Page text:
Manovich, Lev. “100 Billion Data Rows Per Second: Culture Industry and Media Analytics in the Early 21st Century.” International Journal of Communication, Forthcoming. Available Online.

Massung, E. (2012) Visitor reception to location-based interpretation at archaeological and heritage sites. In Chrysanthi, A., Murrieta Flores, P. and Papadopoulos, C. (Eds.) Thinking Beyond the Tool. Archaeological Computing and the Interpretative Process (pp. 168-190). BAR 2344, Oxford: Archaeopress. Available Online.

Manovich, L. (2006) The poetics of augmented space. Visual Communication, 5 (2), 219-240.

Milekic, S. 2007. Toward Tangible Virtualities: Tangialities, In F. Cameron and S. Kenderdine Theorizing Digital Cultural Heritage: A Critical Discourse. MIT Press. 369-388. Available through MU Library online.

Moyle, Martin. ‘Manuscript Transcription by Crowdsourcing: Transcribe Bentham’. LIBER Quarterly. Vol 20. No. 3. pp347-356. Available through MU Library online.

Mullen, Lincoln. ‘Digital Humanities Is a Spectrum; or, We’re All Digital Humanists Now’ Lincoln Mullen. Web. 09. Sept. 2016. Available Online.

Neumuller, M., Reichinger, A., Rist, F., Kern, C. 2014. 3D Printing for Cultural Heritage: Preservation, Accessibility, Research and Education. In M. Ioannides & E. Quak, E. 3D Research Challenges in Cultural Heritage. Springer. Available Online.

O’Carroll, A. and Webb, S. Digital archiving in Ireland: national survey of the humanities and social sciences. National University of Ireland Maynooth, 2012. Available Online

Oldman, Dominic, and C. R. M. Labs. 2014. “The CIDOC Conceptual Reference Model (CIDOC-CRM): Primer.” Available Online.

Palrey, J. & Gasser, U. (2008) “Creators” in Born Digital: Understanding the First Generation of Digital Natives, Philadelphia: Basic Books. Chapter 5.

Presner, T. and Shepard, D. (2016) ‘Mapping the Geospatial Turn’. In S. Schreibman, R. Siemens and J. Unsworth (Eds), A New Companion to Digital Humanities (pp. 201-212). Chichester, UK: John Wiley & Sons, Ltd.

Rabinowitz, Adam. 2014. “It’s about Time: Historical Periodization and Linked Ancient World Data.” In ISAW Papers. Vol. 7.22. Available Online.

Ramsey, Stephen. 2013. “On Building.” In Defining Digital Humanities, edited by Melissa Terras, Julianne Nyhan, and Edward Vanhoutte, 243–46. Farnham: Ashgate. Available as an e-book through MU Library.

Reed, Ashley. “Managing an Established Digital Humanities Project: Principles and Practices from the Twentieth Year of the William Blake Archive.” Digital Humanities Quarterly 8.1 (2014). Available Online.

Remondino, F. and Campana, S. (eds) 2014. 3D Recording and Modelling in Archaeology and Cultural Heritage: Theory and Best Practices. Archaeopress. Available through MU Library online.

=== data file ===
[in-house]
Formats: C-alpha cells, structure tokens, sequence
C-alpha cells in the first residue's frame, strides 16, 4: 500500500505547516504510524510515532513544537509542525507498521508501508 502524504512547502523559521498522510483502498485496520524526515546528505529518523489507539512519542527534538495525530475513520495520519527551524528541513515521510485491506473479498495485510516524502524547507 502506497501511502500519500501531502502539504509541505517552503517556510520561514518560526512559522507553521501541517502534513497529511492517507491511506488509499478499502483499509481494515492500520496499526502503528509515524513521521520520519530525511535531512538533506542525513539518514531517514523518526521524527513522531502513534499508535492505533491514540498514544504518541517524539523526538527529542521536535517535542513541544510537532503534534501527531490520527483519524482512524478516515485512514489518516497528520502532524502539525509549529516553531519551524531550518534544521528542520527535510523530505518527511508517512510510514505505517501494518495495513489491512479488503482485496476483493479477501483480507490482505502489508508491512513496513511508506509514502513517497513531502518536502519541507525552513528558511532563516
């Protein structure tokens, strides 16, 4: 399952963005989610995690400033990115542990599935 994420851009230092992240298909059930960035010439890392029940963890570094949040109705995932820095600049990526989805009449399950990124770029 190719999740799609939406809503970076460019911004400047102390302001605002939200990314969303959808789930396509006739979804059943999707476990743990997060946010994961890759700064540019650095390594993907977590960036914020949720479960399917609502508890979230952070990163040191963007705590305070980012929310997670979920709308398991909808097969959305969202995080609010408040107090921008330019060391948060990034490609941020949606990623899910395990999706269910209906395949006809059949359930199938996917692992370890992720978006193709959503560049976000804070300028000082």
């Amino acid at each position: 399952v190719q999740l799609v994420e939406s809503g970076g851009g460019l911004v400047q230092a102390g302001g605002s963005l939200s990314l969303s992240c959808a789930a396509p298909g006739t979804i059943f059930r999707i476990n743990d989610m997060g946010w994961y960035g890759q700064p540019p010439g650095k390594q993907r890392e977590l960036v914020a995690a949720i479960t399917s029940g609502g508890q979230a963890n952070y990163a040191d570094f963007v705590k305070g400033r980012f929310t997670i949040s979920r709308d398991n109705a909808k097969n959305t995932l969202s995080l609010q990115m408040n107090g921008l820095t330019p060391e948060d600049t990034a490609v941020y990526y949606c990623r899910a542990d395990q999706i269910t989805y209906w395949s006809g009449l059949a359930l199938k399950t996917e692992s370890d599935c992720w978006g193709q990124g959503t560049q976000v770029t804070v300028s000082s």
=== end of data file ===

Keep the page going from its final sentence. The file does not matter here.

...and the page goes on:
Rettberg, Scott. ‘Electronic Literature as Digital Humanities’ In S. Schreibman, R. Siemens and J. Unsworth (Eds), A New Companion to Digital Humanities (pp. 127-136). Chichester, UK: John Wiley & Sons, Ltd.

Ridge, Mia. ‘From Tagging to Theorizing: Deepening Engagement with Cultural Heritage through Crowdsourcing’. Curator: The Museum Journal. Vol. 56 No. 4 October 2013. pp435-450. Available through MU Library online.

Scanlon, Eileen. ‘Digital Futures: Changes in Scholarship, Open Educational Resources and the Inevitability of Interdisciplinary’. Arts and Humanities. Vol 11 No 1-2. Feb/April 2012. pp 177-184. Available through MU Library online.

Schreibman, Susan. ‘Digital Scholarly Editing’. Literary Studies in the Digital Age: An Evolving Anthology. Modern Language Association Commons. 2013. Available Online.

Siemens, Lynne. “‘It’s a team if you use “reply all”‘: An exploration of research teams in digital humanities environments.” Literary and Linguistic Computing 24.2 (2009).  Available Through MU Library Online.

Thwaites, H. 2013 Digital Heritage: What Happens When We Digitize Everything? In E. Ch’ng, V. Gaffney and J.D. Richards (eds) Visual Heritage in the Digital Age. Springer. 327-348. Book available at MU Library.

Van den Eynden,  Veerle , Louise Corti, Matthew Woollard, Libby Bishop and Laurence Horton. Managing and Sharing Data: Best Practices for Researchers, 3rd edition. Essex: UK Data Archive, University of Essex, 2011. Available Online.

van Dijck, J. (2009) “Users Like You? Theorizing Agency in User-Generated Content”, Media, Culture & Society, 31(1): 41-58. Available through MU Library online.

Vanhoutte, Edward. ‘The Gates of Hell: History and Definition of Digital Humanities Computing.’ Defining Digital Humanities, edited by Melissa Terras, Julianne Nyhan, and Edward Vanhoutte. London: Ashgate, 2014. PDF. Available Online.

Warwick, Claire. “Chapter 1 – Studying Users in Digital Humanities.” Digital Humanities in Practice, edited by Claire Warwick et al., London, Facet Publishing in association with UCL Centre for Digital Humanities, 9 Oct. 2012. Available Online.

What is Participatory Culture? Video Available Online

White, M. (2004). “Information Architecture”. Electronic Library, 22(3). pp. 218-219. Available Online